I was always told from a young age to use my talents for good. When I saw that's what Bucknell would empower me to do, I knew it was definitely the right place for me to start.
An innocent man convicted of capital murder, a tenacious attorney committed to reversing the sentence and a key piece of missing evidence that would lead to exoneration — anyone familiar with crime dramas might point to these as the ingredients of a sensational thriller.
But the story of the eight-year battle Brian Stolarz '95 fought to reverse the death-row conviction of Alfred Dewayne Brown is anything but fiction. It's one of eight remarkable true stories featured in Netflix's The Innocence Files, a documentary series released in April 2020 that shines a spotlight on miscarriages of justice.
As detailed in the series' eighth episode, "The Prosecution: Hidden Alibi," when Stolarz met Brown in 2007, it marked the first time the former public defender had represented someone charged with murder. Brown, an African American in his 20s, was wrongly convicted of killing a police officer during a robbery in Houston and had been on death row for two years when Stolarz began defending him pro bono.
"I felt the gravity of that responsibility right away because if I didn't succeed, a man was going to lose his life," says Stolarz, who attended the Catholic University of America Columbus School of Law after graduating from Bucknell with degrees in political science and English. "In these types of post-conviction cases, everything is stacked against you — it's hard to unring the bell of a jury verdict. But I felt that this was the ultimate manifestation of my calling to be of service to others."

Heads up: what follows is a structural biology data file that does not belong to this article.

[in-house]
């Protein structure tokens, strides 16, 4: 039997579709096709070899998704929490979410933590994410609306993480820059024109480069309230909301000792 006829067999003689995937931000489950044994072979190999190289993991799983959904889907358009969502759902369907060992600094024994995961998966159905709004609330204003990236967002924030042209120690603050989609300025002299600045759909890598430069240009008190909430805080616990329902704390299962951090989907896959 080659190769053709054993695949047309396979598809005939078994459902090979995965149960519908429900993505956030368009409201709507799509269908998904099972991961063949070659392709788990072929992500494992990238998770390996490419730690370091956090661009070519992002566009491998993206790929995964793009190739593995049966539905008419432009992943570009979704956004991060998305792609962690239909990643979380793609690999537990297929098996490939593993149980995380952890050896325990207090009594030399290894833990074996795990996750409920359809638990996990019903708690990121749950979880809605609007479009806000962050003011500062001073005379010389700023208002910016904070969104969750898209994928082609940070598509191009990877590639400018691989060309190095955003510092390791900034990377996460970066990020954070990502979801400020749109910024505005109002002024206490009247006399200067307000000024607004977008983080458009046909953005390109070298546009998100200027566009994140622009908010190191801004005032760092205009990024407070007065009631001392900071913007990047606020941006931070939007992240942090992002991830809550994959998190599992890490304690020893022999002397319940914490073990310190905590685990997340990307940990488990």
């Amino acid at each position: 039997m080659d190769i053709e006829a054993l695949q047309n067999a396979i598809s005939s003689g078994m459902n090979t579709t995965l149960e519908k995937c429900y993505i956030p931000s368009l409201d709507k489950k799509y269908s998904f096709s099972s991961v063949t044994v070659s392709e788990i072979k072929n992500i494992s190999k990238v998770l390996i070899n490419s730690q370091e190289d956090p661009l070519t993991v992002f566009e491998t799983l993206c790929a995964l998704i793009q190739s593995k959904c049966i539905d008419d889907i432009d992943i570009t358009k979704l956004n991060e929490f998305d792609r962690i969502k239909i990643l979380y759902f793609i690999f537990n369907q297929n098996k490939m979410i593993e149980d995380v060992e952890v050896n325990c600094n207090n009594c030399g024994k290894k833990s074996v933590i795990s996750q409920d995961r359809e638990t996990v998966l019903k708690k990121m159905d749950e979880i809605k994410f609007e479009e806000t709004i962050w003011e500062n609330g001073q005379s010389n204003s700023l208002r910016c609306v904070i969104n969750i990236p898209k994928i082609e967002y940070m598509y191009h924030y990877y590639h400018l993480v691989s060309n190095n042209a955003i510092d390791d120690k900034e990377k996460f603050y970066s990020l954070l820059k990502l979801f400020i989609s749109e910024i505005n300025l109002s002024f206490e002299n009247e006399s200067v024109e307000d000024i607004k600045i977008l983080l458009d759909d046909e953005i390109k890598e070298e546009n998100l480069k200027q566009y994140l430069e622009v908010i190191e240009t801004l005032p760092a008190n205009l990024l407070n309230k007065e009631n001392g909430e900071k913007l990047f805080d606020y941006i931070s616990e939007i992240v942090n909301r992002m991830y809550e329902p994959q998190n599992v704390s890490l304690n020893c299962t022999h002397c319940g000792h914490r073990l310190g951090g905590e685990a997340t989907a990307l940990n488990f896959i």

It's a calling that took root in Stolarz's childhood, where he formed the strong belief that any profession worth pursuing is one that changes lives for the better. When he arrived at Bucknell as a first-generation college student, that principle instantly drew Stolarz to the Social Justice Residential College, an on-campus living-learning community that helps students explore marginalization from all angles.
"I'll always credit Bucknell with being the place where, for the first time, my eyes were opened to the abundant injustice that exists in the world," Stolarz says. "That experience, coupled with the classes I took, not only set me on a path toward law but also inspired me to use my talents to advocate for people like Dewayne."
So for nearly a decade, Stolarz and colleagues worked to dismantle the case against Brown, which resulted in several key witnesses recanting testimonies that contradicted his alibi. The final breakthrough came when a phone record proving that he was home at the time of the robbery was discovered in a box in a detective's garage. In March 2019, an independent prosecutor declared Brown innocent, making him the 154th death-row inmate exonerated in the U.S.
"Whether it's faulty forensic science, witness misidentifications or prosecutorial misconduct, it's important for the public to see that the system is incredibly broken in many ways," says Stolarz, who maintains a close friendship with Brown. "One way we create accountability for fixing the system is by being persistent in what we believe in and sharing powerful stories like this one."